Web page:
Microsoft has committed itself to releasing product protocols through its' Open Specifications program. To that end, the SQL Server team just released updates to 25 existing and new specifications on June 29th, 2010. These are a free download. Here is the list:

 

1.     Microsoft Complex Event Processing Engine Manageability Protocol Specification

2.     SharePoint Web Services: DataSet DiffGram Structure Specification

3.     Tabular Data Stream Protocol Version 4.2

4.     SQL Server System Overview

5.     SQL Server Protocols Master Reference

6.     Native Web Services Protocol Specification

7.     Master Data Services Web Service Specification

8.     Database Publishing Wizard Protocol Specification

9.     Microsoft SQL Server CLR Types Serialization Formats

10.   SQL Server Analysis Services Version 8.0 Protocol Specification

11.   SQL Server Analysis Services Protocol Specification

12.   SqlClient Connection String Structure Specification

13.   Report Server Web Service Specification for SharePoint Forms Authentication: ReportServiceAuthentication

14.   Report Server Web Service Specification for Report Management for SharePoint Mode:  ReportService2006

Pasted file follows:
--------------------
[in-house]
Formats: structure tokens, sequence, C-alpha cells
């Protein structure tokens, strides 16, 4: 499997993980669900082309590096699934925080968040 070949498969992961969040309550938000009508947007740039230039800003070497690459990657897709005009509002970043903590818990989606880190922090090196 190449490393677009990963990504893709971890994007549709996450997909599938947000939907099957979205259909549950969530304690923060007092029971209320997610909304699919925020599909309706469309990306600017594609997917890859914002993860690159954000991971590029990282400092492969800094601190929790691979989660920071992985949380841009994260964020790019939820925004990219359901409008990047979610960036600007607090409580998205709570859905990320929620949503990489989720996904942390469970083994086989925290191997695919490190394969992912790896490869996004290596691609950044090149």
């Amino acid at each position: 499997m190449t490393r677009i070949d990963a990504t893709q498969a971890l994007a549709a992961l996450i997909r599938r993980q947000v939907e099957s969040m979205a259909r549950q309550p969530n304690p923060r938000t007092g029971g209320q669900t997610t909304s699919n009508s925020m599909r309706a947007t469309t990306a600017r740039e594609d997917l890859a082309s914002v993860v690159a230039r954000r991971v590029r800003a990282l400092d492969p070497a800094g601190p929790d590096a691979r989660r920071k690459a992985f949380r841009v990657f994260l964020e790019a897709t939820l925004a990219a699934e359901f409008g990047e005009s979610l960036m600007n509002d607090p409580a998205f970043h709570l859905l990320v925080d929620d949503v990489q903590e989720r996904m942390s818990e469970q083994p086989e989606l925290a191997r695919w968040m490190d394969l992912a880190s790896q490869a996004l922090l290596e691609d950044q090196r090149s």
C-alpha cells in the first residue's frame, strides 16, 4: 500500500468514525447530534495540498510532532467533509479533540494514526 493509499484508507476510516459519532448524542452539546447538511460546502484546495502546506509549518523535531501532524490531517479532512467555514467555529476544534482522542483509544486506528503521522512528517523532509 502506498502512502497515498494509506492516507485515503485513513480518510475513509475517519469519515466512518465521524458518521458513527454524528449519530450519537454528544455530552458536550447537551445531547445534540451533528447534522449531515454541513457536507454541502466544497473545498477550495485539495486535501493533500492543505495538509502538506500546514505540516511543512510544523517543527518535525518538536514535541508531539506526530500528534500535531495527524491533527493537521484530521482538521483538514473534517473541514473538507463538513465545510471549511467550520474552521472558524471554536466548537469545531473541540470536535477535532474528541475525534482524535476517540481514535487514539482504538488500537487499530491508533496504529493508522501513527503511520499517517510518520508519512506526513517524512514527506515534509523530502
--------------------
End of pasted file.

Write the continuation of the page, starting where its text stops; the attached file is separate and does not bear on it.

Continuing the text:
15.   Report Server Web Service Specification for Report Management for Native Mode:  ReportService2005

16.   Report Server Web Service Specification for Report Management:  ReportService2010

17.   Report Server Web Service Specification for Report Execution:  ReportExecution2005

18.   Report Page Layout (RPL) Binary Stream Format Structure Specification

19.   Remote GDI+ (RGDI) Binary Stream Format Structure Specification

20.   Report Definition Language File Format Structure Specification

21.   OLEDB Connection String Structure Specification

22.   ODBC Connection String Structure Specification

23.   DataSet DiffGram Structure Specification

24.   SQL Server Binary XML Structure Specification

25.   XML Serialization of Synchronization Knowledge Specification

 

 

A lot of this is very deep and technical so you might wonder what value do they provide?

 

Well, they help anyone who needs to know how data flows within SQL Server. They could, possibly, help with an intractable debugging issue. Maybe your security/firewall team insists on knowing exactly what SQL Server sends across the network before they alter their firewall policies?

 

The benefit is that these protocols are not in a “black box” and if you want or need to get down to that level then you can.

 

Check out the following links for more details.

 

SQL Server Protocols Readme in .PDF format

http://download.microsoft.com/download/7/9/3/79326e29-1e2e-45ee-aa73-74043587b17d/[[ReadmefirstSQL]].pdf

 

SQL Server Protocols in a single 31 MB .ZIP file

http://go.microsoft.com/fwlink/?LinkId=120223

 

Link to download individual SQL Server Protocols .PDF files

http://www.microsoft.com/downloads/details.aspx?familyid=91EF5106-944A-41E1-B3A0-5BD3F2356F32&displaylang=en

 

Forum for Using the Microsoft SQL Server Protocols

http://go.microsoft.com/fwlink/?LinkID=115249